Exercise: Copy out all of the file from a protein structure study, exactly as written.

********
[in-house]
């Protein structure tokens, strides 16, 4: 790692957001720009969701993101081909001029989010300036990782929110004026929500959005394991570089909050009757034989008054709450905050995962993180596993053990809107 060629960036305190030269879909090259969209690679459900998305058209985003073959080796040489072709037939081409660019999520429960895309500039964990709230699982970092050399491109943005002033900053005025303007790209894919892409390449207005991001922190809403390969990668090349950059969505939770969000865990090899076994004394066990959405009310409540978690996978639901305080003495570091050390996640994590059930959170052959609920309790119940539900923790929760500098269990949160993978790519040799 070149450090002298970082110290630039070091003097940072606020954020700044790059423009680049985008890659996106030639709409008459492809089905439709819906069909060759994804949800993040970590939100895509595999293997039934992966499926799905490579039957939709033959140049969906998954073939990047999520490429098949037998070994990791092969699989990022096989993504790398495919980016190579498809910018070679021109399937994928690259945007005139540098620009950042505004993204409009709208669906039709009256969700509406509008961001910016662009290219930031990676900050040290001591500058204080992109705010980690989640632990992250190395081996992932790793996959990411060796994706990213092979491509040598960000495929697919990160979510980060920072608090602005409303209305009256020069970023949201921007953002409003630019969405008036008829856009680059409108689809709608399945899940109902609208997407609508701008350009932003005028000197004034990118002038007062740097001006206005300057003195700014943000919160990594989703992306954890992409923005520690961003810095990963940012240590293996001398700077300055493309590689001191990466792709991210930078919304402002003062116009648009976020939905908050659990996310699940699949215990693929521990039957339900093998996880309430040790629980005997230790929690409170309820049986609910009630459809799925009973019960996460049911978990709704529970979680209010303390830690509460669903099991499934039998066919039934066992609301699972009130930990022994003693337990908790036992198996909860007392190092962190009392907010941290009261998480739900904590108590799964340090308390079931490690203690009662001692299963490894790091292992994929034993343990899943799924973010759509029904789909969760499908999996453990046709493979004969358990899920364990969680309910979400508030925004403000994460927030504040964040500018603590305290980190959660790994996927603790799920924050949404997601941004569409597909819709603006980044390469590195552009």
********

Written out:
[in-house]
């Protein structure tokens, strides 16, 4: 790692957001720009969701993101081909001029989010300036990782929110004026929500959005394991570089909050009757034989008054709450905050995962993180596993053990809107 060629960036305190030269879909090259969209690679459900998305058209985003073959080796040489072709037939081409660019999520429960895309500039964990709230699982970092050399491109943005002033900053005025303007790209894919892409390449207005991001922190809403390969990668090349950059969505939770969000865990090899076994004394066990959405009310409540978690996978639901305080003495570091050390996640994590059930959170052959609920309790119940539900923790929760500098269990949160993978790519040799 070149450090002298970082110290630039070091003097940072606020954020700044790059423009680049985008890659996106030639709409008459492809089905439709819906069909060759994804949800993040970590939100895509595999293997039934992966499926799905490579039957939709033959140049969906998954073939990047999520490429098949037998070994990791092969699989990022096989993504790398495919980016190579498809910018070679021109399937994928690259945007005139540098620009950042505004993204409009709208669906039709009256969700509406509008961001910016662009290219930031990676900050040290001591500058204080992109705010980690989640632990992250190395081996992932790793996959990411060796994706990213092979491509040598960000495929697919990160979510980060920072608090602005409303209305009256020069970023949201921007953002409003630019969405008036008829856009680059409108689809709608399945899940109902609208997407609508701008350009932003005028000197004034990118002038007062740097001006206005300057003195700014943000919160990594989703992306954890992409923005520690961003810095990963940012240590293996001398700077300055493309590689001191990466792709991210930078919304402002003062116009648009976020939905908050659990996310699940699949215990693929521990039957339900093998996880309430040790629980005997230790929690409170309820049986609910009630459809799925009973019960996460049911978990709704529970979680209010303390830690509460669903099991499934039998066919039934066992609301699972009130930990022994003693337990908790036992198996909860007392190092962190009392907010941290009261998480739900904590108590799964340090308390079931490690203690009662001692299963490894790091292992994929034993343990899943799924973010759509029904789909969760499908999996453990046709493979004969358990899920364990969680309910979400508030925004403000994460927030504040964040500018603590305290980190959660790994996927603790799920924050949404997601941004569409597909819709603006980044390469590195552009």